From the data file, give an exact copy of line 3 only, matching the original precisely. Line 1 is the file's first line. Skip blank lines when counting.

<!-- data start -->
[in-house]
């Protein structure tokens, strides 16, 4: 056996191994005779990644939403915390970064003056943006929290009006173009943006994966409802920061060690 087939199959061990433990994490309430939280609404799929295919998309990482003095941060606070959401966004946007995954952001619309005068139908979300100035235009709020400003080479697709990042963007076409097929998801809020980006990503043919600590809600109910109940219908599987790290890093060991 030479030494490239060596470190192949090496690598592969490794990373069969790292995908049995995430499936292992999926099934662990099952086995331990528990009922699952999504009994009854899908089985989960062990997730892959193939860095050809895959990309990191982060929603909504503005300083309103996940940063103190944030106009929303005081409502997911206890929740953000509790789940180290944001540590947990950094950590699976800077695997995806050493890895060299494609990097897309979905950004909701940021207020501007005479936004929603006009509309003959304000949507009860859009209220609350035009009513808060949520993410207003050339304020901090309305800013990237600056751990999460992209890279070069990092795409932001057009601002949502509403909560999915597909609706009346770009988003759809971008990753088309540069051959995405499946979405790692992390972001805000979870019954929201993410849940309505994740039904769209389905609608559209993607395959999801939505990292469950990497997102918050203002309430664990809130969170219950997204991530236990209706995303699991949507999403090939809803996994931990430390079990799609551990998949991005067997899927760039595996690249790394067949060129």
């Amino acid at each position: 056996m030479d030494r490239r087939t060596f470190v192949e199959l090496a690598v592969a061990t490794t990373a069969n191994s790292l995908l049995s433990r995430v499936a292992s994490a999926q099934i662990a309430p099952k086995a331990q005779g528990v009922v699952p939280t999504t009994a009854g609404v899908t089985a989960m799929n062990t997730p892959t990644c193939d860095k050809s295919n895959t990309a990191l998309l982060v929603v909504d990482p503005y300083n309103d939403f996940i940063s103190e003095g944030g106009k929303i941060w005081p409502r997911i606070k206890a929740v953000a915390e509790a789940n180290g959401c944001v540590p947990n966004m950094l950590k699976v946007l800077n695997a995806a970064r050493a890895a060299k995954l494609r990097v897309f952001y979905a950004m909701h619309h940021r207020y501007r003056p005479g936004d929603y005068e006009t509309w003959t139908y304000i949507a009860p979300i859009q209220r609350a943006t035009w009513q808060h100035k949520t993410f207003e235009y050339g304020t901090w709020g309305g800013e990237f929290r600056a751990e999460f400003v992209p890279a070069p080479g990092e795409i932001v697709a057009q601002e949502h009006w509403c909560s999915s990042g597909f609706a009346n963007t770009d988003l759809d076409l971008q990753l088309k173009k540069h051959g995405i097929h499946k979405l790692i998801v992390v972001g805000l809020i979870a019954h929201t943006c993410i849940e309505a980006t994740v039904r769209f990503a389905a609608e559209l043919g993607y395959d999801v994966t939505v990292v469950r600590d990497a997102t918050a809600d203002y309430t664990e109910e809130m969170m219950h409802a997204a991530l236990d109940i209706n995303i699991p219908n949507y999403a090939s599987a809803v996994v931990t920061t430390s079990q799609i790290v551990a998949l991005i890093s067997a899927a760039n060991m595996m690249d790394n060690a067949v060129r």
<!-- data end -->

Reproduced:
């Amino acid at each position: 056996m030479d030494r490239r087939t060596f470190v192949e199959l090496a690598v592969a061990t490794t990373a069969n191994s790292l995908l049995s433990r995430v499936a292992s994490a999926q099934i662990a309430p099952k086995a331990q005779g528990v009922v699952p939280t999504t009994a009854g609404v899908t089985a989960m799929n062990t997730p892959t990644c193939d860095k050809s295919n895959t990309a990191l998309l982060v929603v909504d990482p503005y300083n309103d939403f996940i940063s103190e003095g944030g106009k929303i941060w005081p409502r997911i606070k206890a929740v953000a915390e509790a789940n180290g959401c944001v540590p947990n966004m950094l950590k699976v946007l800077n695997a995806a970064r050493a890895a060299k995954l494609r990097v897309f952001y979905a950004m909701h619309h940021r207020y501007r003056p005479g936004d929603y005068e006009t509309w003959t139908y304000i949507a009860p979300i859009q209220r609350a943006t035009w009513q808060h100035k949520t993410f207003e235009y050339g304020t901090w709020g309305g800013e990237f929290r600056a751990e999460f400003v992209p890279a070069p080479g990092e795409i932001v697709a057009q601002e949502h009006w509403c909560s999915s990042g597909f609706a009346n963007t770009d988003l759809d076409l971008q990753l088309k173009k540069h051959g995405i097929h499946k979405l790692i998801v992390v972001g805000l809020i979870a019954h929201t943006c993410i849940e309505a980006t994740v039904r769209f990503a389905a609608e559209l043919g993607y395959d999801v994966t939505v990292v469950r600590d990497a997102t918050a809600d203002y309430t664990e109910e809130m969170m219950h409802a997204a991530l236990d109940i209706n995303i699991p219908n949507y999403a090939s599987a809803v996994v931990t920061t430390s079990q799609i790290v551990a998949l991005i890093s067997a899927a760039n060991m595996m690249d790394n060690a067949v060129r």